Sometimes, I just don't want to go running. It's hot or rainy or cold. Or maybe it's a perfect day outside, but I just want to sit on the couch and catch up on my blog or read a book. Doing this all the time just means you're lazy; but once in a while, it can be good to take a mental health rest day from running. Don't feel bad about it or compare yourself to that girl you know who ran 15 miles that morning. Make a running schedule that works for YOU, and don't get all worked up about skipping a run every now and again. It happens. This is real life, and you're not superwoman.

So that's it! I obviously have more than ten things I learned, but those are the first ones I thought of. 


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Do you have anything to add? 
What is one thing you've learned since you started running?

27 comments:

  1. Oh my gosh, I love this post SO much!! I've already learned some of these things just from my 1.5 years of running, and I'm so grateful for blogging, too. Bloggers have helped motivate me to get me to run and keep running. I love it!! :)

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  2. Awesome post!! I'm not really a runner but I wish I was, I think this is a great way to understand the whole running world and why I shouldn't be scared of it.

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  3. Hahaha this is great.
    I'm more of a night runner, and alternatively I eat a TON before I run. I mean, I could eat 5 taco bell tacos and then run 5 miles, and feel great.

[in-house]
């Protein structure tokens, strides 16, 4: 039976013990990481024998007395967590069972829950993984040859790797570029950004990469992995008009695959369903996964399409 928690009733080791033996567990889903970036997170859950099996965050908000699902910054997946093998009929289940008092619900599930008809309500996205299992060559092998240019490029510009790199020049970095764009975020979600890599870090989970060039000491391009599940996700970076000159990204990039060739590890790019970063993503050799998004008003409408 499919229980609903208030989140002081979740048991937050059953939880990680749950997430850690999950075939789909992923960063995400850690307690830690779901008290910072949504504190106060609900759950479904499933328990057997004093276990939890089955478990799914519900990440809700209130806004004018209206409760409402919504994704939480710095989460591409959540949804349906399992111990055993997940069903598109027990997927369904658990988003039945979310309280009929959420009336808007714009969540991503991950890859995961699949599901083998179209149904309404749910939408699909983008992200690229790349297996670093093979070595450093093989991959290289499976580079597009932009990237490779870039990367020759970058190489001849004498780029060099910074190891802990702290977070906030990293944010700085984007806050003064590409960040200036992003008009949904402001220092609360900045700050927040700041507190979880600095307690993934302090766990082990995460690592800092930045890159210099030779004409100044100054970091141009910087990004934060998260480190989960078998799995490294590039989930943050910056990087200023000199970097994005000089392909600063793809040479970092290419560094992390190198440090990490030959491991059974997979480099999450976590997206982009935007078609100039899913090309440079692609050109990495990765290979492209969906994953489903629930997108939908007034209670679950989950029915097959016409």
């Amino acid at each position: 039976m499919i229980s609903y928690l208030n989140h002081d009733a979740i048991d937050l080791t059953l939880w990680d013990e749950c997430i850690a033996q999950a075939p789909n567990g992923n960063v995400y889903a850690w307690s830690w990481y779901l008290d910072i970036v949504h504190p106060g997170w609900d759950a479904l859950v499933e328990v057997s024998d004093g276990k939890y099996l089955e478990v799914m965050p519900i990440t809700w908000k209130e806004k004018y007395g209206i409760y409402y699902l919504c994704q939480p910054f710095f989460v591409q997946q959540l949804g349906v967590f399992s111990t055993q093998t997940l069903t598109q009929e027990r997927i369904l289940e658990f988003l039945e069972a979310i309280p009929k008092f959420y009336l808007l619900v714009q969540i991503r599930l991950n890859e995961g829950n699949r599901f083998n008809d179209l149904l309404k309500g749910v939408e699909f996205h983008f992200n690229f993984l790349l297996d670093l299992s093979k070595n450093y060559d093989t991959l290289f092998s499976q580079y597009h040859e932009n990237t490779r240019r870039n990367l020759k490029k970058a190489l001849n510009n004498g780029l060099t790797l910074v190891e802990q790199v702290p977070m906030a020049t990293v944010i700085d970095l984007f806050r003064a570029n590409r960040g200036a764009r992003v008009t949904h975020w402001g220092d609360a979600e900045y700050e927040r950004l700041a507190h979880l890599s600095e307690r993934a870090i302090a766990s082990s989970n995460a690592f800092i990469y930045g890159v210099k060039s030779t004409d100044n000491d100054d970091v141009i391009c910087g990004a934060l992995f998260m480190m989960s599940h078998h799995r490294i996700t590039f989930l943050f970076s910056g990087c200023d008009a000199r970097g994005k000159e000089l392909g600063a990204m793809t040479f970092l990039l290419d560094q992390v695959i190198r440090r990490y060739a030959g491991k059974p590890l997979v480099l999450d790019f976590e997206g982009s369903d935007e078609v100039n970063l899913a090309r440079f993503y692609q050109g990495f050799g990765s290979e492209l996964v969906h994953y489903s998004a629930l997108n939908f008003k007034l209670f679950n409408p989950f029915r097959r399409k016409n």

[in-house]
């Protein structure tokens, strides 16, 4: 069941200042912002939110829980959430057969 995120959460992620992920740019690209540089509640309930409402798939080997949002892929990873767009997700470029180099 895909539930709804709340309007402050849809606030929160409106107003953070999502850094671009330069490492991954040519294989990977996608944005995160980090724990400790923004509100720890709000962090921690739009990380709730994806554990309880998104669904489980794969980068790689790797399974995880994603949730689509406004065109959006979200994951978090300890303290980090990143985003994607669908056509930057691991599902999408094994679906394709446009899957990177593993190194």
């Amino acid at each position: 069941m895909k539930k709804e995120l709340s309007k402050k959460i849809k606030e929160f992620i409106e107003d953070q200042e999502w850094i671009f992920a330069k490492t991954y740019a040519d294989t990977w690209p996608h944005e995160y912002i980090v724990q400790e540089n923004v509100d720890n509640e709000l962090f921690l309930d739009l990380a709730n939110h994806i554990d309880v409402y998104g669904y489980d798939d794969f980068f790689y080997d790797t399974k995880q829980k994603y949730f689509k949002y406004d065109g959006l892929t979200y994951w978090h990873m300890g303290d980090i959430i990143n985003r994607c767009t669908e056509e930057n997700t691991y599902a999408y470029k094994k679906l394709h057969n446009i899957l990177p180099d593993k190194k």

Its funny how different each body is.

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  4. #10 is so true! I love the community of runners too, it's an individual sport, so I always remind myself my only competitor is myself.

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  5. Great post - I think pretty much most of these I have been figuring out as I run more.

    Case in point on runners are lovely the man who helped me out when I was ill at the side of the road the other day by stopping and giving me his spare water bottle.

    X

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  6. You should do a post about how to do a 5k or something for non-runners. I generally loathe running, but I think it's because I've always seen it as a chore. When I played tennis in middle school and high school, we had to run and I understood why, but I was also like, "I just want to hit some balls. I never signed up for track." Now I'm mildly interested in doing a fun run because I hear all these people talking about how fun it can be, but I don't know where to begin. But if I can push out a child after THIRTY-FIVE HOURS of labor, I can run a 5k, yeah?

    Anyway, I totally agree about working out in the morning. I used to do water aerobics in the morning, and, man did I feel awesome the rest of the day! Sometimes I would get up, go to the pool, and then come home for a cat nap before work or school or whatever. That might negate part of the productivity of getting up early, but it's better than nothing!